Tuesday, 15 July 2008

Reach Out I'll Be There: a truth we learn hand in hand

This exquisite twelfth century sculptured panel forms part of the lavabo in the ruins of Wenlock Priory, Shropshire.  Day after day, month after month, as they came to wash their hands, this is what the monks would have seen. I guess that eventually the picture and its associations would have become imprinted within their psyches, so I am left wondering why the Cluniac Order choose to carve this particular story in stone? Perhaps the reason lies in the timeless potency of what is represented: the powerful narrative in the gospels of the disciples caught in a storm, fearing for their lives and struggling to make for the shore, when Jesus comes to them walking on the water and saying Courage! It's me, don't be afraid. The sheer immediacy of the story, with its easily recognisable feelings of being threatened, at risk and worryingly powerless when confronted by forces we do not control, is what leaps from the stone. Like a medieval Post-it note it grabs our attention and reminds us of something we should not forget.

Yet I wonder how many of the tourists who gaze on the carving today actually make the connection to the gospel story? They will see one bloke reaching out and grabbing the hand of another, with a third holding out his hand in expectation, but what does it mean? What connotations does it have for them? Nowadays some might more readily think of Peter Jackson's epic Lord of the Rings trilogy,  with its strongly masculine images of danger and bravery, conflict and comradeship, and make connections there, such as when Sam desperately grabs onto Frodo's hand inside Mount Doom and prevents him from falling to his death in the lava stream below. The theme of a hero or heroic few being engaged in a struggle to save the many from powerful and overwhelming forces of evil seems as old as time itself; such myths, sagas and epic tales are embedded deeply within our collective human story. The intense camaraderie and bonding which is typical of such narratives will be familiar to many who have served in the Armed Forces, but it is not found exclusively there, nor is it gender-specific. The context for the sculpture in Wenlock Priory was exclusively male, and the monks may well have connected deeply with such themes. Yet the fundamental dynamic of the gospel account carved in stone speaks into what it is to be human. Even a cursory reading of human history shows that heroism and courage are no more gender-bound than fear or suffering. In all our adversities the sculpture reminds us of a fundamental truth for men and women alike: Jesus always reaches out to grab hold of us when we are in danger of being overwhelmed. We need to be reminded of this every bit as much as did the monks in Wenlock Priory. The real test of Christianity is to experience this reality for oneself. But of course there is more. If we can readily identify with the disciples in the boat, we are then challenged to identify with Jesus and do likewise for the sake of a world that is overwhelmed by suffering and fear.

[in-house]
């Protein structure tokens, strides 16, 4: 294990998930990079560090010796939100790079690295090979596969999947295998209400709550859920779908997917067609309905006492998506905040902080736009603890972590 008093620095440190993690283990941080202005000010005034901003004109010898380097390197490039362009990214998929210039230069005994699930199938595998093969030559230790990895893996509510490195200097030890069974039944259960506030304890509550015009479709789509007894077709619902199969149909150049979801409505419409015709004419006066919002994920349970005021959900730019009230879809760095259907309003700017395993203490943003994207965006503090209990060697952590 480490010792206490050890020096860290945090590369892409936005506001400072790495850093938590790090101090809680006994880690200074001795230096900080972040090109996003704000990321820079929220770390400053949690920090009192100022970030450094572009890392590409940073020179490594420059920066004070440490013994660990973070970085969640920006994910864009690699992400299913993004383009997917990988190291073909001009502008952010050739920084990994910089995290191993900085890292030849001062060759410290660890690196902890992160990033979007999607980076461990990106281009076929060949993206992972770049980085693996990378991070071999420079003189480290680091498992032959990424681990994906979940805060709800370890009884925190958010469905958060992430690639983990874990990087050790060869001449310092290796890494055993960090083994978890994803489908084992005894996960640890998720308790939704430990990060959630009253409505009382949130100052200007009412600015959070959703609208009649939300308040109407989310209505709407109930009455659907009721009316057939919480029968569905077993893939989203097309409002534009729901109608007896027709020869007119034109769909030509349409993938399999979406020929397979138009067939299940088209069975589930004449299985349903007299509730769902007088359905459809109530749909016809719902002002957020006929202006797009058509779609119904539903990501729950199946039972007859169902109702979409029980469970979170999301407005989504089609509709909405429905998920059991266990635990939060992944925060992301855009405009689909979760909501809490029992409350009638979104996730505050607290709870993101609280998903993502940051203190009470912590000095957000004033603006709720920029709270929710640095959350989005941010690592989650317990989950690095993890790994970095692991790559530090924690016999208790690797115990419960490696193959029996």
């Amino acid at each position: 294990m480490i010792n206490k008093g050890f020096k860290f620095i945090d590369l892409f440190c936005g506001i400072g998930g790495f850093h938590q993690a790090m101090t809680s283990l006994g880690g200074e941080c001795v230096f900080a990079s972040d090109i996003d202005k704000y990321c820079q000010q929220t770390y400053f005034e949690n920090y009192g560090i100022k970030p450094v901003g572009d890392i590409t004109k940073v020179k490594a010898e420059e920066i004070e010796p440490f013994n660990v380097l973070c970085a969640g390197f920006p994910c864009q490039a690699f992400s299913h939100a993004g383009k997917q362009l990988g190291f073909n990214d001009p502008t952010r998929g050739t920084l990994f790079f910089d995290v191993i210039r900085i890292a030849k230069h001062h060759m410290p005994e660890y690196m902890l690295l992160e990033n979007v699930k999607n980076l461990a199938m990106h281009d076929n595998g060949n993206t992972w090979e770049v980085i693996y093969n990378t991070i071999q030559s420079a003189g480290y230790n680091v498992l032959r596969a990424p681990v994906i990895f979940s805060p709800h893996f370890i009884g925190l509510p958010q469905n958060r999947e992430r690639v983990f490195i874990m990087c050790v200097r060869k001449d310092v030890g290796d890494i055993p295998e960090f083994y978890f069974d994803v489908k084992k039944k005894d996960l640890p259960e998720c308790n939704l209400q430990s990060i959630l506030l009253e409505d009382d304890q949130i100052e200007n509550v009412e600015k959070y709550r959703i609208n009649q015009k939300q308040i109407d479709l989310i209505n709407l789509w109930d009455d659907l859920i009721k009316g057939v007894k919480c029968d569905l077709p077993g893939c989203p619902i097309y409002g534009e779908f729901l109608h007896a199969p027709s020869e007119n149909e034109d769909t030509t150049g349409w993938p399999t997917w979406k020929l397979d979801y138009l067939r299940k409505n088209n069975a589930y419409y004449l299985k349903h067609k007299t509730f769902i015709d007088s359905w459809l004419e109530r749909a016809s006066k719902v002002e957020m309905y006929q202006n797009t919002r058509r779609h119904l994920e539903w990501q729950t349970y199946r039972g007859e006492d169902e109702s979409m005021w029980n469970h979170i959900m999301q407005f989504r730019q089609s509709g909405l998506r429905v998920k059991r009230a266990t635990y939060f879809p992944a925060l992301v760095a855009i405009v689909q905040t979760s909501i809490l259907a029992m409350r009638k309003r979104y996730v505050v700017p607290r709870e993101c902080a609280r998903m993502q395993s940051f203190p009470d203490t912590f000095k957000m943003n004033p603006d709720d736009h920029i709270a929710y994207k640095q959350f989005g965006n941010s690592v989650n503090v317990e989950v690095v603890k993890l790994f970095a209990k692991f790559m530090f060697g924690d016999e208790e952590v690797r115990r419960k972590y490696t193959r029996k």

In this sculptured panel the figure of Jesus models a pattern of behaviour which is intrinsically part of what it is to be human. The urge to help, to get involved and do something, to stretch out a hand, to hold on and risk being there for one another, these are profoundly good aspects of what it is to be human. So often we don't even need to think about what to do, our first reaction is to plunge in and risk our own wellbeing in order to save someone else. The picture of Jesus standing alongside the fearful disciples and grabbing hold of them is a vocational challenge to the Church. It reminds us of the priorities of Jesus, those of the Kingdom of God about which he spoke so frequently and which he demonstrated so often. It reminds us of what Incarnation is all about. It is a Post-it note about the very nature of God who is love.

As a life-long devotee of Motown and Soul Music I am well aware of the way in which all these very human themes were at the heart of the struggle for liberation in the Black communities of inner-city America. So much of Soul reminds me of the photo from Wenlock Priory. This is not meant to sound trite or ill-informed, it simply reflects the way in which music naturally mirrors the struggle of being human. The Four Tops 1966 Motown classic Reach Out I'll Be There really nails this truth for me in a similar way perhaps to what the monks might have understood when they gazed upon the gospel carved in stone:

Now if you feel that you can't go on (can't go on)
Because all of your hope is gone (all your hope is gone)
And your life is filled with much confusion (much confusion)
Until happiness is just an illusion (happiness is just an illusion)
And your world around is crumbling down, darlin
reach out come on girl reach on out for me
reach out reach out for me
I'll be there with a love that will shelter you
I'll be there with a love that will see you through

Edward Holland Jr., Lamont Dozier & Brian Hollandspa centre

Having recently returned from the Methodist Conference in Scarborough I am keenly aware of the tension between focusing on our own needs as a church (in the boat) and reaching out to others. My own frustration was keenest when we were locked into debates of the 'how many presbyters can you get on a pin-head' variety. The waves breaking on the shore outside the Spa Centre were a constant reminder to me of an ocean of suffering, of the need to plunge in and do something incarnational. In the space of the last ten days my mother has been twice rushed into hospital by paramedics. She is still in as I write. The photo from Wenlock Priory is pretty personal just now. And its truth is just as real for me as it was for those monks.

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